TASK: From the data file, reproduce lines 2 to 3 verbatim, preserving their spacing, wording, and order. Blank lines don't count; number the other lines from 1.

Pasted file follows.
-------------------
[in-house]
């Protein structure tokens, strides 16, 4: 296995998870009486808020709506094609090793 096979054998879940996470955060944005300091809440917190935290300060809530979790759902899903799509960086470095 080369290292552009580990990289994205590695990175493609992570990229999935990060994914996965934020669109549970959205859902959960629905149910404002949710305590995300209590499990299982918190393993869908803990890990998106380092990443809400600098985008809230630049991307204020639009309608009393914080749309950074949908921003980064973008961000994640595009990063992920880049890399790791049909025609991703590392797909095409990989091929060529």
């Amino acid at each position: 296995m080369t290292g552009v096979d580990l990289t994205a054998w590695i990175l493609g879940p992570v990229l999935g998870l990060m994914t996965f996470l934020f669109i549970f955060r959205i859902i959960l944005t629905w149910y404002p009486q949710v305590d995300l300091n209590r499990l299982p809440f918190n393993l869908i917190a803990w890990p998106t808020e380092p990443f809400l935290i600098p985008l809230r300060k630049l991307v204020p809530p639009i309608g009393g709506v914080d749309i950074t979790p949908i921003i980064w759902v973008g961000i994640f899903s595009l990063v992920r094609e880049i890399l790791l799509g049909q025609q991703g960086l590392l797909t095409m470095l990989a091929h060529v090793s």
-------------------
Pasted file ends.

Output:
């Protein structure tokens, strides 16, 4: 296995998870009486808020709506094609090793 096979054998879940996470955060944005300091809440917190935290300060809530979790759902899903799509960086470095 080369290292552009580990990289994205590695990175493609992570990229999935990060994914996965934020669109549970959205859902959960629905149910404002949710305590995300209590499990299982918190393993869908803990890990998106380092990443809400600098985008809230630049991307204020639009309608009393914080749309950074949908921003980064973008961000994640595009990063992920880049890399790791049909025609991703590392797909095409990989091929060529």
């Amino acid at each position: 296995m080369t290292g552009v096979d580990l990289t994205a054998w590695i990175l493609g879940p992570v990229l999935g998870l990060m994914t996965f996470l934020f669109i549970f955060r959205i859902i959960l944005t629905w149910y404002p009486q949710v305590d995300l300091n209590r499990l299982p809440f918190n393993l869908i917190a803990w890990p998106t808020e380092p990443f809400l935290i600098p985008l809230r300060k630049l991307v204020p809530p639009i309608g009393g709506v914080d749309i950074t979790p949908i921003i980064w759902v973008g961000i994640f899903s595009l990063v992920r094609e880049i890399l790791l799509g049909q025609q991703g960086l590392l797909t095409m470095l990989a091929h060529v090793s």